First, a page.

Ho Ho Hot! Christmas in the Desert with Kids

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Ever since breaking with the traditional pattern of child friendly holidays (you know: developed countries where tap water is clean, the risk of food poisoning is low and access to first world healthcare is on hand) and taking the children to Morocco a few years ago, we have been particularly rubbish about having a repeat adventure.

So when the very rare opportunity came up for my husband Andrew and I to have 3 weeks off work at the same time, we vowed to make it a memorable holiday. Chilean Patagonia and the Okavango Delta have long been on my bucket list and so why let 2 kids get in the way? On enquiry with travel agents, I found that a 3 week trip to Patagonia was going to set the family back 24k (!!!) which swiftly put paid to that idea. The problem being that Christmas is summer in the southern hemisphere making the climate just perfect for long hikes along glaciers, thus peak tourist season in Patagonia. Sooooo…what about the Okavango Delta and Namibia? Guess what? Peak summer in the Delta and Desert means baking heat, no water, no tourists and cheap(er) season! Bargain. They say that mad dogs and Englishmen go out in the midday sun, well, my family fit the bill there!

I can confess to having not one hand in the arrangements of the mega-trip and am very grateful to Andrew who did all the necessary bookings and arrangements. He, being South African, had long harboured plans of bombing around Africa in a land rover so he was in his element, but even I thought his 4000km drive plans were rather ambitious. Never-the-less we were up for the challenge and had the most amazing experience, the highlights I share with you to encourage more families to have their own adventures!

Okavango Delta, Botswana

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We flew overnight from London to Cape Town which is a very manageable flight with children aged 8 and 10 years who plug straight into the movies and watch until they eventually fall asleep (we are told that Molly managed to watch 4 movies in a row – which is a record even for her!). The only downside is that this is an extremely popular family flight at Christmas time and I had to bite my tongue several times to stop myself from telling other people to “control their children” and to inform them that their baby’s crying was disturbing my mindless romcom. How quickly we forget that we were once those desperate parents earnestly insisting that our near-2 year old was in fact just a big boned 10-monther and really needed a basinette.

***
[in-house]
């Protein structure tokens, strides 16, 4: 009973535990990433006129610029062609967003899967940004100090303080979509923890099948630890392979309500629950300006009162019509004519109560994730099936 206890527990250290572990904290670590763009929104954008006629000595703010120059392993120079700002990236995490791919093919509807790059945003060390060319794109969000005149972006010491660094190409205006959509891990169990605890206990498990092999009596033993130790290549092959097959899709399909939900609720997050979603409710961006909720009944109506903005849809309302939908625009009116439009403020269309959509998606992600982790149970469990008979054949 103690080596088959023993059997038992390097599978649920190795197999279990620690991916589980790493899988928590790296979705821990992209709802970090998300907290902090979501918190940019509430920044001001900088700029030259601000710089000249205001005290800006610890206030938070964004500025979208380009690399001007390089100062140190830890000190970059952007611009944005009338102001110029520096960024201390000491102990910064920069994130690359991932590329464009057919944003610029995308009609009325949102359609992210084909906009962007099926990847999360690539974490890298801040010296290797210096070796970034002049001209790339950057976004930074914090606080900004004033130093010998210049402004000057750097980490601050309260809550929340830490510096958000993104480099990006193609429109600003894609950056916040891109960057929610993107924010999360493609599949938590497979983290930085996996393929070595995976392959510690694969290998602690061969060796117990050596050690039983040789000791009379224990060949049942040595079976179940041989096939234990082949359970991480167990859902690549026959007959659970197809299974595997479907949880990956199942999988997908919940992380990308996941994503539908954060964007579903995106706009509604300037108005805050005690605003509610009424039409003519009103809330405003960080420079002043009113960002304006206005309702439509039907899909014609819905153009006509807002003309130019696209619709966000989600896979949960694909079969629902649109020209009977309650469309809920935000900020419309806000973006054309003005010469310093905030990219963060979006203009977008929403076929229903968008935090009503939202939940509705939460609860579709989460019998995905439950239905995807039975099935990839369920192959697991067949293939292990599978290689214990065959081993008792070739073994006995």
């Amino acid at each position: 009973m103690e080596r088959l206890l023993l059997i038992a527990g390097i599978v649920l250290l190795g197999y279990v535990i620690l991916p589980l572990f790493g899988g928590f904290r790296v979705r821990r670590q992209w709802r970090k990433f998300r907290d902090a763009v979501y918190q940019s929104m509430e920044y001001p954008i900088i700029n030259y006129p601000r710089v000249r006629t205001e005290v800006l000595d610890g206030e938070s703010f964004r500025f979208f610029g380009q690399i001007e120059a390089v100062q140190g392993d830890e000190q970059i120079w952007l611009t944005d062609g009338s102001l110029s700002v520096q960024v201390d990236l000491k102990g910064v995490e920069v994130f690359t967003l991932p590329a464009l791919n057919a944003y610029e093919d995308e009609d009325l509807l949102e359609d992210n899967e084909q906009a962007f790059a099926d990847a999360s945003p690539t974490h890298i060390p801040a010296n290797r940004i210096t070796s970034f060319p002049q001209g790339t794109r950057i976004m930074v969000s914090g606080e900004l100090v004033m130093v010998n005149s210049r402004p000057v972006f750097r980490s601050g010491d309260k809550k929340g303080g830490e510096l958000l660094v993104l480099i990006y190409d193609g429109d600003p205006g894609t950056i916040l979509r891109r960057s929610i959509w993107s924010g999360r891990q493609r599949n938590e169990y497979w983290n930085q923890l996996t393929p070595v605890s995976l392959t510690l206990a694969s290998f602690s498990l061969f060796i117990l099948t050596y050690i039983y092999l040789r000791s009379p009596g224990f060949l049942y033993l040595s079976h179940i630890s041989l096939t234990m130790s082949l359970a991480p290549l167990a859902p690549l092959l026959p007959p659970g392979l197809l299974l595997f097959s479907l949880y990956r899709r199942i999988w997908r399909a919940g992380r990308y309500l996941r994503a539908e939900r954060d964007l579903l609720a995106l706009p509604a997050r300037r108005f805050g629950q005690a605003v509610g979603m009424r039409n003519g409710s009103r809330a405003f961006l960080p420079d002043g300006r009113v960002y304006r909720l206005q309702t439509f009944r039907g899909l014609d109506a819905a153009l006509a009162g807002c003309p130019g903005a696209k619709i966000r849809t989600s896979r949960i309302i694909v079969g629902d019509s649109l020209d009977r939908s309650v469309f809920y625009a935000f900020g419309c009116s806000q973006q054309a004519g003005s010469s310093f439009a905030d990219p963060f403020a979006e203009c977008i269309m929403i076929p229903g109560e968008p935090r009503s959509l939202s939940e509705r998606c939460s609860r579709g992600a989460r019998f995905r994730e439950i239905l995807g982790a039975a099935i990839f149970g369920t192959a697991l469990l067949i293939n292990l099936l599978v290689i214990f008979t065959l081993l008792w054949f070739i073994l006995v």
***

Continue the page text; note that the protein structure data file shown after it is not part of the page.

We flew from the Cape to Maun, Botswana, where we boarded a tiny 5 seater plane which took us to our base in the Okavango: Delta Camp. This is one of the oldest (and most reasonably priced) accommodations in the Delta. You’ll find that the majority of accommodation in the Delta is extremely high end and expensive, which has been a purposeful strategy by the government of Botswana to limit tourism in the area to preserve the unique environment. The downside is clearly on your wallet, but once you arrive in the Delta, you’ll see that you gain in terms of a very peaceful environment. If you go off season, like we did, you’ll probably be the only guests at your residence (like we were) and in fact, it was only on our 5th and final day on walking safari in the Delta that we had our most significant animal sighting: another tourist.

The downside of off-season visits to the Delta is the lack of water which is still awaiting the rain in the mountains of Angola. In and after the rainy season, the Delta is renowned for being an animal magnet as the water traps animals on land-locked islands and tourists can sail by very close to them safely on traditional wood carved boats called mekoros. As there was hardly any water when we went, our mekoro outings were limited to 10 minute rides and we required to do the majority of our safaris on foot.